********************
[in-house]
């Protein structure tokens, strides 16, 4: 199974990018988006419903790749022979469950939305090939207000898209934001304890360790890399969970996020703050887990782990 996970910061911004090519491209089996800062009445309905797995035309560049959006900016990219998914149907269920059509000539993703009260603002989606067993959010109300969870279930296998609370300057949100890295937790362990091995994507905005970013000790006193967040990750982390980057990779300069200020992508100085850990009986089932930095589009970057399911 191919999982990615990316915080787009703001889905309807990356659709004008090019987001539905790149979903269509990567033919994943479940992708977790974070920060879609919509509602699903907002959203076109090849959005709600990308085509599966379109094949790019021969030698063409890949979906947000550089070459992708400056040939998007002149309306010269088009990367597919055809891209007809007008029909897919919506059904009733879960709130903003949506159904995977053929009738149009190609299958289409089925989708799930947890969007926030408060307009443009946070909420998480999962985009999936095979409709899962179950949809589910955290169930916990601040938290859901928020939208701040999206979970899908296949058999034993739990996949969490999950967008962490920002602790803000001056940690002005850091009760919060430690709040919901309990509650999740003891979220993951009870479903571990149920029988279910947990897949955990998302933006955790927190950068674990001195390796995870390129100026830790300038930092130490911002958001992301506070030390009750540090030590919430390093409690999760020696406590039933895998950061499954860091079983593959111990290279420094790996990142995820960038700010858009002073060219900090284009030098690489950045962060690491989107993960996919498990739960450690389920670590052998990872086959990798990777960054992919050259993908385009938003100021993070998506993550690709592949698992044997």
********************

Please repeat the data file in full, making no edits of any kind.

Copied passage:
[in-house]
């Protein structure tokens, strides 16, 4: 199974990018988006419903790749022979469950939305090939207000898209934001304890360790890399969970996020703050887990782990 996970910061911004090519491209089996800062009445309905797995035309560049959006900016990219998914149907269920059509000539993703009260603002989606067993959010109300969870279930296998609370300057949100890295937790362990091995994507905005970013000790006193967040990750982390980057990779300069200020992508100085850990009986089932930095589009970057399911 191919999982990615990316915080787009703001889905309807990356659709004008090019987001539905790149979903269509990567033919994943479940992708977790974070920060879609919509509602699903907002959203076109090849959005709600990308085509599966379109094949790019021969030698063409890949979906947000550089070459992708400056040939998007002149309306010269088009990367597919055809891209007809007008029909897919919506059904009733879960709130903003949506159904995977053929009738149009190609299958289409089925989708799930947890969007926030408060307009443009946070909420998480999962985009999936095979409709899962179950949809589910955290169930916990601040938290859901928020939208701040999206979970899908296949058999034993739990996949969490999950967008962490920002602790803000001056940690002005850091009760919060430690709040919901309990509650999740003891979220993951009870479903571990149920029988279910947990897949955990998302933006955790927190950068674990001195390796995870390129100026830790300038930092130490911002958001992301506070030390009750540090030590919430390093409690999760020696406590039933895998950061499954860091079983593959111990290279420094790996990142995820960038700010858009002073060219900090284009030098690489950045962060690491989107993960996919498990739960450690389920670590052998990872086959990798990777960054992919050259993908385009938003100021993070998506993550690709592949698992044997």